This is a part of a set of selected, wonderful and insightful, observations about digital living from our NYC pilot interviewees. Read their experiences of a digital diet here, and their visions of a digital future here.

Note that these mini portraits are just initial ‘samples’. There’s so much interesting material to be processed and analysed. Stay tuned!

And thank you so much, S!

Finding a Digital Balance for the Family

Family Expertise

“It must have been 2nd or 3rd year of studies when I still wrote my papers with a typewriter, 1986, 87 when we did the 2nd year seminar… Maybe it was the next year or the following (that I started to do work with computer) it was actually a really long time before I took it up…

And it was 1993, when we started our cross-Atlantic life, then we had a laptop. But that’s because my husband’s father, he used to be a professor of computer science, and my husband used to be a computer science major… But that means I’m not capable of installing anything, I never had to do it! I code, I do all that (for my studies, field of expertise) but I always had the expert at home.”

Old and New

“We have a landline, and I’m not giving it up… We keep it because it’s cheaper to call (our families) abroad. It’s sometimes Skype but mostly phone. I just talked to my brother for 2 hours yesterday. He finally managed to get Skype but of course it didn’t work, he tried to chat with me on Facebook — I had it open but wasn’t by the computer —  so we talked on the phone.

I think I only got my first mobile by 1999 or 2000. At that point it was getting really inconvenient if one didn’t have one.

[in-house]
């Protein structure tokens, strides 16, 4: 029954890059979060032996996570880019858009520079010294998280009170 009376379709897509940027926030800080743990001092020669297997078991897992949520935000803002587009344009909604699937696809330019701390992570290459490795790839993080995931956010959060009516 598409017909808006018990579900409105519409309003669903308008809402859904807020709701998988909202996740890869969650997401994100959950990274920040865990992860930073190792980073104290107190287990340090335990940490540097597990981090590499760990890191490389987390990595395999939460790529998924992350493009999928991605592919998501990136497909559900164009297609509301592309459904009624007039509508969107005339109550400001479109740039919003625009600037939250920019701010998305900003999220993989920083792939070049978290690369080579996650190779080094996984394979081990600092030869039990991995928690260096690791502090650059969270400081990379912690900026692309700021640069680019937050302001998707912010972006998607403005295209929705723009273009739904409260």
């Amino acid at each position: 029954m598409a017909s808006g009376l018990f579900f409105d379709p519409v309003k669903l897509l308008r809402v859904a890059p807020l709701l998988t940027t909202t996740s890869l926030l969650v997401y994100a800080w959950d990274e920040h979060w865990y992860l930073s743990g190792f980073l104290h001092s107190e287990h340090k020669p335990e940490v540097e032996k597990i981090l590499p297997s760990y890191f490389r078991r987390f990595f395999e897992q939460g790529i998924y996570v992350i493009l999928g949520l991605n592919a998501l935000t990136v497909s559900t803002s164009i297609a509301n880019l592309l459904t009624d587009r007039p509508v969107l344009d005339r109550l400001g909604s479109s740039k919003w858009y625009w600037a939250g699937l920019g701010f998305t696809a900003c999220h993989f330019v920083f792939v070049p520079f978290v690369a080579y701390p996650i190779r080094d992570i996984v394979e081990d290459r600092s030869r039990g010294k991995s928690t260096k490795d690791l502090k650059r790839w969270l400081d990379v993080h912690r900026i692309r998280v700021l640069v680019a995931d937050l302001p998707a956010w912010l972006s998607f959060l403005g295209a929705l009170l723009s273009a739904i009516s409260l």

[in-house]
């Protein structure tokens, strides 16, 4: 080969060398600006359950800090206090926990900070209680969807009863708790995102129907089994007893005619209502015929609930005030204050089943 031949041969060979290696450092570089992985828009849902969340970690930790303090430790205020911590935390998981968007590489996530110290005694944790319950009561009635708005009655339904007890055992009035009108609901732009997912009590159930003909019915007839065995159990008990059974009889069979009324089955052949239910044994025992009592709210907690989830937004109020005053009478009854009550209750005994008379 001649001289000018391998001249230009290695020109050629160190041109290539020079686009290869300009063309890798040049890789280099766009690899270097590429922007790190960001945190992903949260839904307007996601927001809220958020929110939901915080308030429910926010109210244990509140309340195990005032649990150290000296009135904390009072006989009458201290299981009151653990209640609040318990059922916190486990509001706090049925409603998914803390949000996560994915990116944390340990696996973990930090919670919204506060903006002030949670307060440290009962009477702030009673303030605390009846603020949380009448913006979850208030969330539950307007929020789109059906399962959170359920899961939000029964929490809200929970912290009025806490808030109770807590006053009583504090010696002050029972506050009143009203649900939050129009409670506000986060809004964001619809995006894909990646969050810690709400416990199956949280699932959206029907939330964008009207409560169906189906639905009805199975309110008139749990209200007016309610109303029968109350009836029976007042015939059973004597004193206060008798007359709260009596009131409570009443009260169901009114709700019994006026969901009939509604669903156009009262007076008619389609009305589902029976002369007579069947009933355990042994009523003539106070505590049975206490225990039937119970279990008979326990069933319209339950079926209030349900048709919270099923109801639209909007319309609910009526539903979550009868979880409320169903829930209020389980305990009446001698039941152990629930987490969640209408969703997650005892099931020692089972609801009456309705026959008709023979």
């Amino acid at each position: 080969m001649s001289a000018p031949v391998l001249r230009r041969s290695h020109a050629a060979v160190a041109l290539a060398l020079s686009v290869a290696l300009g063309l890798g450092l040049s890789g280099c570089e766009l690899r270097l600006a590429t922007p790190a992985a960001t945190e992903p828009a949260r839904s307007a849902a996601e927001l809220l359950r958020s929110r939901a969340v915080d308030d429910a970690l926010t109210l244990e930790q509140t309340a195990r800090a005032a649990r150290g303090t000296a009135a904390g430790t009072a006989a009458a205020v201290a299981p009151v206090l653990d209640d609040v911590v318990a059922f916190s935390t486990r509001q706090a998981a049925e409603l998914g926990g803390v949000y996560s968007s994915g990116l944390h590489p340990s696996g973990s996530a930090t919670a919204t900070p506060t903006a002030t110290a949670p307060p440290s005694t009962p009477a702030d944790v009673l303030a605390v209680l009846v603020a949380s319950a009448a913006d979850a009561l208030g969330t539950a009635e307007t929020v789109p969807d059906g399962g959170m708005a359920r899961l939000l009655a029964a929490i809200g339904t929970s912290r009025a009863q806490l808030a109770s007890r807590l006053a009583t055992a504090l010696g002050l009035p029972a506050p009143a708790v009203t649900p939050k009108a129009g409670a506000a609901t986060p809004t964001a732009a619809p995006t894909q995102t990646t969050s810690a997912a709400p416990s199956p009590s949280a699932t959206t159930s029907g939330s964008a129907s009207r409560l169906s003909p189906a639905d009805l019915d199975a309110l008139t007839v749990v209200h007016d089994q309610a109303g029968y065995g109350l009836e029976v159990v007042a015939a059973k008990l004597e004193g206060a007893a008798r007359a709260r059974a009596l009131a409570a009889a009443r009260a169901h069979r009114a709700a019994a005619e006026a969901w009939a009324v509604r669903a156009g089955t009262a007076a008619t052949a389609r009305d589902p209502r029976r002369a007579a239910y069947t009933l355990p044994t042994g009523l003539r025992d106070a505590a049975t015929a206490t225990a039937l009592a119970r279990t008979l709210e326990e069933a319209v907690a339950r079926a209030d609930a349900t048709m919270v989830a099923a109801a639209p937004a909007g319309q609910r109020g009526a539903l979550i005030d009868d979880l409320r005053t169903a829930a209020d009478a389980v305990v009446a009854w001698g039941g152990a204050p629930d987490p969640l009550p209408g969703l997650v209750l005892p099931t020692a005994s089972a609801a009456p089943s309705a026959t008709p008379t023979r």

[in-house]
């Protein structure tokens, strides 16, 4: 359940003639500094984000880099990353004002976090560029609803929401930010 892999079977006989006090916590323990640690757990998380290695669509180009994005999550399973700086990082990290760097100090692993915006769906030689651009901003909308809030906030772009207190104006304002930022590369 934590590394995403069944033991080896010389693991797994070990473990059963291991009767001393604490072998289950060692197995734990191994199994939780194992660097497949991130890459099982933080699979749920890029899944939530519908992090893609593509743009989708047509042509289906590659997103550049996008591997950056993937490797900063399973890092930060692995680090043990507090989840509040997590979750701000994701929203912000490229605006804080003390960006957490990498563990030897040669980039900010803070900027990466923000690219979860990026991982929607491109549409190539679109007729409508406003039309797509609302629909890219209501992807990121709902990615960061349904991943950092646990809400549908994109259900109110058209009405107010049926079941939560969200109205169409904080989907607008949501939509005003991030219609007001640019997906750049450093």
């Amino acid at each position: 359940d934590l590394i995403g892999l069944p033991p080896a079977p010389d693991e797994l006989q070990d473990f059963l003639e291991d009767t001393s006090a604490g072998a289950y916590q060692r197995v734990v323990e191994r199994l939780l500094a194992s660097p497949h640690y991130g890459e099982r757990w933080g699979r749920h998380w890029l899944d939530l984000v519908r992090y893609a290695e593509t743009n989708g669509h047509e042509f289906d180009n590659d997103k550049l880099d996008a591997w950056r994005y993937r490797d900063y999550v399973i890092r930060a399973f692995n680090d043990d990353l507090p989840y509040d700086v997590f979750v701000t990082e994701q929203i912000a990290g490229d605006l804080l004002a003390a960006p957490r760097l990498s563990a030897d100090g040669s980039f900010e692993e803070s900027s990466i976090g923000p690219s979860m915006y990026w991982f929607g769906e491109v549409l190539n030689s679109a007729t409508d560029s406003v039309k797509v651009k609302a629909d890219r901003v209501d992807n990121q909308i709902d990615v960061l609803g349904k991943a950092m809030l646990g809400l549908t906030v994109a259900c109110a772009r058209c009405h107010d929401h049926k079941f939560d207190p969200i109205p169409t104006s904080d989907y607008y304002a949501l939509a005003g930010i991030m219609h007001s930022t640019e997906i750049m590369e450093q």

But I held to an old black-and-white screen one for the longest time, just because I didn’t give a damn whether I can listen to music with it. And it used to be such a joke amongst my students, I used to teach (economics) at the time, they would have all these phones that would do this and that, make cookies, and we would talk about necessities and luxury goods. As I mother of 2 I just needed a phone!

As for the school (of my kids), it’s staggering how much paperwork travels back and forth. We do get a weekly email from school. And to sign up for the Parent-Teacher conference online (that I just did) was a new thing. But the best way to reach my kids’ teachers is to send them a note with the kids.”

Joy of Virtual Prizes

At one point during the interview, the children are wondering what to do while the adults are talking:

Boy: “Mom, I can do that kid’s math thingy?”

S: “OK, we’ll do your reading response afterwards.”

Minna: “Is math better than reading?”

S: “Yes… they have this online thing where they do math and then they get online prizes.. and then they’re like, ‘oh! I did it! I got it!’ We’ll show you that. And it’s amazing, it really is such a joy when they get a virtual elephant.”

(…Logging in, in the study)

S: “What was the password? Let me ask my daughter…

They (my daughter’s class) are studying multiplication and she does it in class and writes it down and when she’s done studying she goes (online) and tests it and plays with it. I think we’ve had this (math) programme, it’s something we actually pay for, for maybe 6 months.”

(Boy is playing and makes a mistake, a typo)

S: “Oh no… it was just a typo, now it takes 9 points away… That’s the problem with computers. There’s no flexibility.”

Favourite Thing

“The thing for us is that, of course everybody has a certain amount of gadgets but actually, you know, I’m still reading regular newspapers, we have a whole rack of magazines, it’ll take a while before we’ll get a rid of bookshelves!

Just to go to a coffee shop with my New York Times, that’s luxury!”